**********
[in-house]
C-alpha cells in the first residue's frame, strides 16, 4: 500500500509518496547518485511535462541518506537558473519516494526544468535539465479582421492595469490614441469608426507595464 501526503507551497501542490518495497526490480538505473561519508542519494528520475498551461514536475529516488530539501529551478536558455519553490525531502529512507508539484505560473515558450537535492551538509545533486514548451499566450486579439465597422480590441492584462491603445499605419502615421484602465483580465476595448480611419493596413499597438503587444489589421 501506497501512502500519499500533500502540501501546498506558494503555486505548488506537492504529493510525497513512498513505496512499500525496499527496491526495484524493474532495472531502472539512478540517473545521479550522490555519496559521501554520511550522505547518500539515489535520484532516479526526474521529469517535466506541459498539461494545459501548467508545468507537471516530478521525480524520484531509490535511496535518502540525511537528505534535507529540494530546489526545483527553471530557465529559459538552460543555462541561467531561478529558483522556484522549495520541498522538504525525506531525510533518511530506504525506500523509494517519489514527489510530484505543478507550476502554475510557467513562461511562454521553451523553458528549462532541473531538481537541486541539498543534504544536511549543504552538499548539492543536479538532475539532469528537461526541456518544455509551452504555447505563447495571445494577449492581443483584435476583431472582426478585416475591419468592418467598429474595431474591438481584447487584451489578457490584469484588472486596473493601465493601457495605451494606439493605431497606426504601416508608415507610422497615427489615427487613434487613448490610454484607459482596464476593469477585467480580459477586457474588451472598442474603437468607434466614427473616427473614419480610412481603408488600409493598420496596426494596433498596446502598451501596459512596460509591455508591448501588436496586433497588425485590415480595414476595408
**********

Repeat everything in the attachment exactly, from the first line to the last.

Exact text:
[in-house]
C-alpha cells in the first residue's frame, strides 16, 4: 500500500509518496547518485511535462541518506537558473519516494526544468535539465479582421492595469490614441469608426507595464 501526503507551497501542490518495497526490480538505473561519508542519494528520475498551461514536475529516488530539501529551478536558455519553490525531502529512507508539484505560473515558450537535492551538509545533486514548451499566450486579439465597422480590441492584462491603445499605419502615421484602465483580465476595448480611419493596413499597438503587444489589421 501506497501512502500519499500533500502540501501546498506558494503555486505548488506537492504529493510525497513512498513505496512499500525496499527496491526495484524493474532495472531502472539512478540517473545521479550522490555519496559521501554520511550522505547518500539515489535520484532516479526526474521529469517535466506541459498539461494545459501548467508545468507537471516530478521525480524520484531509490535511496535518502540525511537528505534535507529540494530546489526545483527553471530557465529559459538552460543555462541561467531561478529558483522556484522549495520541498522538504525525506531525510533518511530506504525506500523509494517519489514527489510530484505543478507550476502554475510557467513562461511562454521553451523553458528549462532541473531538481537541486541539498543534504544536511549543504552538499548539492543536479538532475539532469528537461526541456518544455509551452504555447505563447495571445494577449492581443483584435476583431472582426478585416475591419468592418467598429474595431474591438481584447487584451489578457490584469484588472486596473493601465493601457495605451494606439493605431497606426504601416508608415507610422497615427489615427487613434487613448490610454484607459482596464476593469477585467480580459477586457474588451472598442474603437468607434466614427473616427473614419480610412481603408488600409493598420496596426494596433498596446502598451501596459512596460509591455508591448501588436496586433497588425485590415480595414476595408